A Silly Little Thrill Is Sometimes the Best

Inside_a_car_washThis is really stupid, but I love taking my car to the car wash, the kind where you drive in and the machinery around you washes your car.

Maybe it comes from sitting inside the car when I was probably five or six while my father hosed it down and washed it. I think I liked seeing the soap slide off the windows.

Now, while I still like seeing the soap slide off the car, it’s something else that excites me, something my father could never accomplish. It’s the very eerie feeling that the car is moving even though I have the brake on and the engine turned off.

I guess I’m easily amused, but there is something very surreal about that sensation that I look forward to more than having a shiny car.

I’ve never seen “The Silence of the Lambs” or any of the “Freddie” or “Friday the 13th” movies. I feel I don’t need that kind of terror in my life. And why should I, especially when I can get a similar thrill just by going to the car wash?


The Password of Death

A story I began working on awhile ago that I haven’t touched in months surfaced today when I saw this picture.

The story is a humorous thriller (or maybe just a bumbling idiot trying to stay alive). In one scene my hero, Torrance, is fleeing from a trio of guys trying to kill him. He realizes he is in the neighborhood of a former girlfriend. Her apartment is password protected. He has to enter a code into a keypad and say a word into a microphone.

Even before he gets there he remembers the word, but the password which is the girl’s dog’s name followed by its birthday, which Torrance is surprised he remembers. However, there is a symbol between the dog’s name and it’s birthday and it’s the symbol that’s the problem. Again and again Torrance types in Gene followed by a symbol then 62299 and each time the machine buzzes loudly. Each time he is torn between trying again and  running again, because he knows the buzzing is so loud it’s going to lead the bad guys right to him.

Anyway, it’s funny how the muse works and when creativity decides to strike. I know I have to work on this story again, if for no other reason, than to find out if Torrance ever figured out the password.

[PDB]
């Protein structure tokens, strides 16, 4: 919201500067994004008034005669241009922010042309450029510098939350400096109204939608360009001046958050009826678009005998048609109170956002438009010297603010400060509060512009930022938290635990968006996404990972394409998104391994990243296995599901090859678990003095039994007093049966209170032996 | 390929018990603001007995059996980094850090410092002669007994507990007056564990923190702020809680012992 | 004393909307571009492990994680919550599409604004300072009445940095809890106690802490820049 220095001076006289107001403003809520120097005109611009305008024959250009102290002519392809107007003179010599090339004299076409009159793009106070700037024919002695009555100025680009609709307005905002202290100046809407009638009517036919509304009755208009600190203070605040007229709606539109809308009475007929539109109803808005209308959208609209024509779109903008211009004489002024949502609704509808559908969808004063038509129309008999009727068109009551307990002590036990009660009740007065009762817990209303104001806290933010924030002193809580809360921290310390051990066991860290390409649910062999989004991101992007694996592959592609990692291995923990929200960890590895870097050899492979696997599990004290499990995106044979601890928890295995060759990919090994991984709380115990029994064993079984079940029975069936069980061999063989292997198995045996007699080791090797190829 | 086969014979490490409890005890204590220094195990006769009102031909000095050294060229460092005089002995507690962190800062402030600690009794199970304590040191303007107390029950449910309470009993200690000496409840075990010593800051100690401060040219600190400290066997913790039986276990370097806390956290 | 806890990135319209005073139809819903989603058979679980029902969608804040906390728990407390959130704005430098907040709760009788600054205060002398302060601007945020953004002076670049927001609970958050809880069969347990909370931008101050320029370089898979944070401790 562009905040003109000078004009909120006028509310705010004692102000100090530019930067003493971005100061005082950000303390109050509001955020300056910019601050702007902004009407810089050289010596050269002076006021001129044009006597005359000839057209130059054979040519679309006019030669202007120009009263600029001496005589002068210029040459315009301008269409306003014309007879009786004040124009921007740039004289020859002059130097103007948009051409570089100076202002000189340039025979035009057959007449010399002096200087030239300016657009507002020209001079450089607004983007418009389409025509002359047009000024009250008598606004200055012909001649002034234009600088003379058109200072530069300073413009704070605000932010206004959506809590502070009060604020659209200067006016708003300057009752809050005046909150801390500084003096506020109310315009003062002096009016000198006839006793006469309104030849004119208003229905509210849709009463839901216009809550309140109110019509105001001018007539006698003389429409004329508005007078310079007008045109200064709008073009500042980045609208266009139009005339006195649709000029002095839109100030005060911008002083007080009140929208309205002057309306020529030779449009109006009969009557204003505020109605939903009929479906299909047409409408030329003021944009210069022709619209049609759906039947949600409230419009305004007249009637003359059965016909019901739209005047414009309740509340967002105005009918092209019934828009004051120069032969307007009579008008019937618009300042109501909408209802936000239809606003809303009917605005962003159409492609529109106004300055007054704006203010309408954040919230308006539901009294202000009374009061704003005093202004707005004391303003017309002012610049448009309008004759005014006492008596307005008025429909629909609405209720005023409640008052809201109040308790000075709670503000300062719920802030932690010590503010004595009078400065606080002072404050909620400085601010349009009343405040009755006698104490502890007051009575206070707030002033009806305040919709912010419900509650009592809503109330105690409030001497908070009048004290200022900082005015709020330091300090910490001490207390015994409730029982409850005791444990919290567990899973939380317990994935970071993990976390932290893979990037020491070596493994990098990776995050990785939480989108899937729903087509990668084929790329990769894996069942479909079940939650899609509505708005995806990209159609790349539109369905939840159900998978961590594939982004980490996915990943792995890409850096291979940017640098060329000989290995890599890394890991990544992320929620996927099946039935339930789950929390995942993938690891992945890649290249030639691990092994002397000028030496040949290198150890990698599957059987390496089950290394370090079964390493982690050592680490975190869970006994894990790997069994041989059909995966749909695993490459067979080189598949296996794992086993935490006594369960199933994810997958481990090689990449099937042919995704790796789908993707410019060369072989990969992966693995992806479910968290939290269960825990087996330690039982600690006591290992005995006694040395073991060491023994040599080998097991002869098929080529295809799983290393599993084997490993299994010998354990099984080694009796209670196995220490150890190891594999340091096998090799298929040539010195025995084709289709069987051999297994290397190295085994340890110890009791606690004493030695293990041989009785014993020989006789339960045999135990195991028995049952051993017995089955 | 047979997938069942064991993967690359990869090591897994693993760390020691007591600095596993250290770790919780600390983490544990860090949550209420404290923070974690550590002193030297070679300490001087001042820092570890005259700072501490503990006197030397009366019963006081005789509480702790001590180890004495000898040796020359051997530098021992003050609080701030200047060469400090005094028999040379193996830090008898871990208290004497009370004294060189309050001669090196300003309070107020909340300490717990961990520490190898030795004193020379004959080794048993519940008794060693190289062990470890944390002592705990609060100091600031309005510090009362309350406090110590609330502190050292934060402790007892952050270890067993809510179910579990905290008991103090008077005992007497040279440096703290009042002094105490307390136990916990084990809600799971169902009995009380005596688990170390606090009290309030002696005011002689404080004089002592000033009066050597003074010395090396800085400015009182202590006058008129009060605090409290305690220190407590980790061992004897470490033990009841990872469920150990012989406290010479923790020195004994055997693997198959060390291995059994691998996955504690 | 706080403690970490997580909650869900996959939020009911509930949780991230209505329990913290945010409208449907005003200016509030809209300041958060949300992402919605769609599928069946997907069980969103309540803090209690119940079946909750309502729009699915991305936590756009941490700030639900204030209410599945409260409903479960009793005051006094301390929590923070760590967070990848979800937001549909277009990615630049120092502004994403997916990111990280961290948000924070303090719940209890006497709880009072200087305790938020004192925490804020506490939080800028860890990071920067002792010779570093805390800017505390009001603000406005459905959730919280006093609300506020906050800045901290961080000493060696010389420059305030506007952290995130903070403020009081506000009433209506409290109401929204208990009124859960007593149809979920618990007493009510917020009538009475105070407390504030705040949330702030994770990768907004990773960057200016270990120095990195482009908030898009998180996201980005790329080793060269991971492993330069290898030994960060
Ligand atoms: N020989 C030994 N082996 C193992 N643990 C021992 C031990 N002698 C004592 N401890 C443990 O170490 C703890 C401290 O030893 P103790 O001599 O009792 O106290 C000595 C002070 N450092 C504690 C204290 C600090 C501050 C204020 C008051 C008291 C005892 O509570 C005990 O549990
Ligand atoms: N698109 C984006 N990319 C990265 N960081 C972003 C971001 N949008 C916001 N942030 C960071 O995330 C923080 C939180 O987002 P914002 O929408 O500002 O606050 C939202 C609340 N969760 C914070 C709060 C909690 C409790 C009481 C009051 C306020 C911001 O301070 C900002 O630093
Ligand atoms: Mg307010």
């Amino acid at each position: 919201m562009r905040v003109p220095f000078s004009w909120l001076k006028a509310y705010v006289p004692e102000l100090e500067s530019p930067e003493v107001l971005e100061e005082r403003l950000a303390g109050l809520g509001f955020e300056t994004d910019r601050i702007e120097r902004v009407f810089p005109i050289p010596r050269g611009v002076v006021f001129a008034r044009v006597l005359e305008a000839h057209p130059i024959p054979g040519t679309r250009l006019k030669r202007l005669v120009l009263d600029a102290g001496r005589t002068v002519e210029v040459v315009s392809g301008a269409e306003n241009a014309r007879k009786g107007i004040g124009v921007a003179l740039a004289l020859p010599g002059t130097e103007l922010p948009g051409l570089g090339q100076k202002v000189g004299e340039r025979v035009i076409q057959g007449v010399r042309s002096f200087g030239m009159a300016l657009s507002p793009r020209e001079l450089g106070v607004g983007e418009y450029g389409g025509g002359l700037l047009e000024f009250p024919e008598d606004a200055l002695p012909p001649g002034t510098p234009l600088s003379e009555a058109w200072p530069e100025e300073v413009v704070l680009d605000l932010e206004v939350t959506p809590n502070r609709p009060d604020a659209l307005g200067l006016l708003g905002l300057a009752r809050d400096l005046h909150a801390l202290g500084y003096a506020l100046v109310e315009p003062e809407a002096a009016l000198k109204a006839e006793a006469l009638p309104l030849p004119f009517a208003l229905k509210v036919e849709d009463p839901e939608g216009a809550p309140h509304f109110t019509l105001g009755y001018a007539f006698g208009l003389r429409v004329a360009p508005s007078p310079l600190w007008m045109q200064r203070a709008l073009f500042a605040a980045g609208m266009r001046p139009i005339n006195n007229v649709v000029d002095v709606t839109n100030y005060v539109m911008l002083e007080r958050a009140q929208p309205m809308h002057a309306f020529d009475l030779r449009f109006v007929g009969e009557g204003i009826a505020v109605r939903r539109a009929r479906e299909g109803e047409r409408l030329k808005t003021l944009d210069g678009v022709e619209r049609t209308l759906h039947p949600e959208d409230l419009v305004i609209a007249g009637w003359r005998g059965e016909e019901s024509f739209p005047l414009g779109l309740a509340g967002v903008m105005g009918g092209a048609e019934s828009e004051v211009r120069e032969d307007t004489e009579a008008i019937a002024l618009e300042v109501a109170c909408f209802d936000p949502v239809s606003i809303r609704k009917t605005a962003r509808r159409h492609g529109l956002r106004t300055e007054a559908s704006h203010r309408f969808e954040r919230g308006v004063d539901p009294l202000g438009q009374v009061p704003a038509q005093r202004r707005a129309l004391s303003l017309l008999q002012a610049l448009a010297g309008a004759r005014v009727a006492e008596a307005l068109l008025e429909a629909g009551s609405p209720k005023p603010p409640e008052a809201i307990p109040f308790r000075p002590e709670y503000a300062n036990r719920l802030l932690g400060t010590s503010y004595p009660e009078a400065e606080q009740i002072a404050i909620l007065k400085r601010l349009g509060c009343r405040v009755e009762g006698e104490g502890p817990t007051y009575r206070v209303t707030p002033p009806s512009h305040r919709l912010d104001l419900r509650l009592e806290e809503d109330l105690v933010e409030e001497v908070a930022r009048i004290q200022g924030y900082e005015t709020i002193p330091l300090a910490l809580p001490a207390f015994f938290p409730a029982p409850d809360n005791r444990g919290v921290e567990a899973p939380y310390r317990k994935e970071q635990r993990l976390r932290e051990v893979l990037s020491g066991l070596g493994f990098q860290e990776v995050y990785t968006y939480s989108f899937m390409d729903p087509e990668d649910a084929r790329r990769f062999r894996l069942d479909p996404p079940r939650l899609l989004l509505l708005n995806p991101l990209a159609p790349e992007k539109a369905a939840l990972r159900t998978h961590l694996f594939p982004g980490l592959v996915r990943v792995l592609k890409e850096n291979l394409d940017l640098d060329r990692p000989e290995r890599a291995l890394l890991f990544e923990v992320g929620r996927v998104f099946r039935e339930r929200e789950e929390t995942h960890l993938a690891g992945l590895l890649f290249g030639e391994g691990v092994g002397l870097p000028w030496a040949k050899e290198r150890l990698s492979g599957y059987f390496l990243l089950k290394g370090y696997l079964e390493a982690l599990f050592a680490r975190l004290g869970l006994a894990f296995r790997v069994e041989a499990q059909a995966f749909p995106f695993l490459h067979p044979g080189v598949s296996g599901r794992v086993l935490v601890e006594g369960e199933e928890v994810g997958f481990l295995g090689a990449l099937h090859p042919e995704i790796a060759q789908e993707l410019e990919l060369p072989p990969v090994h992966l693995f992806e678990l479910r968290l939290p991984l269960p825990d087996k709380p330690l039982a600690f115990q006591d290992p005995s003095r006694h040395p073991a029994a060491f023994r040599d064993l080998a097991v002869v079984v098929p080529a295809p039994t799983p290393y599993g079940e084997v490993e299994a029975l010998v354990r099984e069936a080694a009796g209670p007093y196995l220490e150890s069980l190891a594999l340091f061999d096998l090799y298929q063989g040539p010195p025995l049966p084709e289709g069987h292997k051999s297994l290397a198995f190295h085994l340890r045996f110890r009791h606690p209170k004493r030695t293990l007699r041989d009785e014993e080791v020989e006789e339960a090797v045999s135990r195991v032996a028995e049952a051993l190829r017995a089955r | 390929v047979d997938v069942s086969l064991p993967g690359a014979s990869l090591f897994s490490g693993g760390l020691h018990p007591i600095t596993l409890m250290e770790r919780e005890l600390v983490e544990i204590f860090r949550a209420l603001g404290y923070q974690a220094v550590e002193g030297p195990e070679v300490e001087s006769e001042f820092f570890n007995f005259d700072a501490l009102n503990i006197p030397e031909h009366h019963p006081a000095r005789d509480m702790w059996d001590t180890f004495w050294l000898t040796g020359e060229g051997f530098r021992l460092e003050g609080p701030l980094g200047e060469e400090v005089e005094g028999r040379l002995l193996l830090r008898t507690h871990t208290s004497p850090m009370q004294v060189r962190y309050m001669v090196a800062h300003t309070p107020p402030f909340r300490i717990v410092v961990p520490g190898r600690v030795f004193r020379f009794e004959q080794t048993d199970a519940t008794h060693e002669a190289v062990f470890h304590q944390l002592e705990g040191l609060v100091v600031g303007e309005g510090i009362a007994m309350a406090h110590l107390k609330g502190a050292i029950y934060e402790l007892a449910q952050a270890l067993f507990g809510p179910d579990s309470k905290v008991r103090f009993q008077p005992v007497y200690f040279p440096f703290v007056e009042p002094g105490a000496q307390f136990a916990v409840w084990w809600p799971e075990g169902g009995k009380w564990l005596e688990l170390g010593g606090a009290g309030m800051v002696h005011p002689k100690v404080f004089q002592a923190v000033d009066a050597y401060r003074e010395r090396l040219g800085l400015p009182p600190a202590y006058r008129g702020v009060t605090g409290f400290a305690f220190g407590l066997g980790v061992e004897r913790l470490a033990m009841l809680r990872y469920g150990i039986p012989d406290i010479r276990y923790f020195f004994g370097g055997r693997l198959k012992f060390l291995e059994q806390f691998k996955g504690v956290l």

What Every Baby Wants: Metallica Lullabies

Metallica LullabyesA few months ago I became a grandfather. Lately I’ve been watching for gifts (Christmas is coming up, first birthday next year, etc). I stumbled across an album of Lullaby music, rearrangements of Metallica songsRockabye Baby! Lullaby Renditions of Metallica. At first glance this seems extremely stupid, but after a closer look it just seems… well, potentially dangerous.

If you have a baby and you’re tired of singing the child to sleep (or in some cases humming) the child to sleep with the same old tunes, you might want to invest in Metallica Lullaby’s. A recording of 11 Metallica songs rearranged into what are advertised as “soothing” lullabies.

That’s the key word. It seems unlikely that anything by Metallica could ever be considered soothing, except for a person suffering some sort of psychotic or neurotic problem.

I listened to each of the 11 samples. Most of them did seem surprisingly soothing, but a few of them left me feeling tense or irritated. Trouble is, I have no idea if a baby would react in the same way and feel tense just as I did. In reading the Amazon reviews one family found that the music did not lull their child to sleep and the music was too creepy for one four-year old.

What surprised me was that this album isn’t the gimmick I thought it was (yes, I’d probably already know that if I had a baby around), but there are more than 15 other albums produced by the same company, Rockabye Baby. While listening to the samples for a couple of them (the Beatles album was quite pleasant), I felt like I was listening to elevator music.

Have you listened to any of these albums? What do you think?